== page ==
Through keen observation, we learn about individual characteristics and find indications about future behavior. Characteristics could be age, gender, email domain, years of school complete, region, etc. A simple linear predictive model weighs each characteristic to determine a score that indicates ideal target individuals. For instance, a male user could increase the score by 35.8, under 35 could increase the score by 12.2, hotmail users could decrease the score by 10.5, and so on. Other approaches include using qualifying if, then statements and decision trees.
Predictive Analytics: Application
Here are some examples of business use of predictive analytics:
- Targeting Direct Marketing
- Customer retention with churn modeling
- Predictive Advertisement Targeting
- Employee Turnover
One of the most memorable examples of Predictive Advertisement Targeting was a model created by Target. Target came up with a clever way to predict which shoppers were expecting parents and marketed relevant products to them based on this profile. Target was able to gain insights from gathering information that seemed innocuous at face value.
Many stores track customer buying behavior in-store and online using credit card numbers, email addresses, surveys, etc. Grocery stores have been creating loyalty programs for discounts and coupons for ages. Targeted coupons based on buying history is nothing new.
Target took this idea one step further by marketing more broadly to expecting parents and not just targeting specific product coupons based on buying history. To gather data about what expecting parents had in common specifically, Target first created a maternity registry. Target realized only a small portion of expecting parents would register, but they found a wealth of data hiding among those who did. They analyzed what these registered shoppers had in common, and then compared those results to the buying behavior of unregistered shoppers and identified who to market to in their new parent-specific advertising. Genius, right?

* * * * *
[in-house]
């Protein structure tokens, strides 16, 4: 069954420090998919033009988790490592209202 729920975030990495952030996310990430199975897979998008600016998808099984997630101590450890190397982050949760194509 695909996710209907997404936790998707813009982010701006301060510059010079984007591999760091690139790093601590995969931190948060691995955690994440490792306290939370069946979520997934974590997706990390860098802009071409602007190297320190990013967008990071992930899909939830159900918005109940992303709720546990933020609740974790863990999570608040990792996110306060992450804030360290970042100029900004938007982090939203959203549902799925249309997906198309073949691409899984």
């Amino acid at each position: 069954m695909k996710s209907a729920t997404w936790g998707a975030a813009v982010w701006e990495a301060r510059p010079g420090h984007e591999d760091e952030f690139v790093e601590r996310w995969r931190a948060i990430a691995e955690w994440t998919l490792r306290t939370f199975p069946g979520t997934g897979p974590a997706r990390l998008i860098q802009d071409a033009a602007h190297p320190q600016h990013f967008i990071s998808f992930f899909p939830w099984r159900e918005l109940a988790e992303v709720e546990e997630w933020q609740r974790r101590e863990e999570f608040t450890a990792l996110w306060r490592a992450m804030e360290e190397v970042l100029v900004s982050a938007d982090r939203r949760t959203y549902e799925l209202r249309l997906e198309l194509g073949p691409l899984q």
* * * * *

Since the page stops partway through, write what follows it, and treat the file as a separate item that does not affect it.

The campaign was a huge success. However, they didn’t factor in age or add additional qualifiers for ads being sent to expecting parents. A distraught father found out his daughter was pregnant after receiving mail addressed to his daughter with advertisements for maternity clothes and baby items. Many media outlets covered the story and the field of predictive analytics learned an important lesson regarding ethics, privacy, and the power of these new tools and insights.
The Future of Predictive Analytics
As the technology and methods evolve, predictive analytics will only become more accurate. Blending successful predictive models is the future of predictive analytics. Aggregating more in-depth information will become vital to remaining competitive as an eCommerce retailer. The industry term coined for this process is meta learning. Netflix had a dataset contest in which 3 teams of talented modelers banded together to blend their models, creating a superior tool that won them the $1M prize. (So don’t be surprised when your Netflix recommendations become even more personalized!)
It’s more important than ever to understand your customer base and to harness that information for smart marketing. If you’re interested in learning more, I highly recommend starting with Predictive Analytics: The Power to Predict Who Will Click, Buy, Lie, or Die by Eric Siegel.
Finding ways to mine data and make data actionable is one of many benefits to having an agency partner like Gauge. You don’t need to become an expert on datasets, but to be as successful as you can, you do need to know someone who is.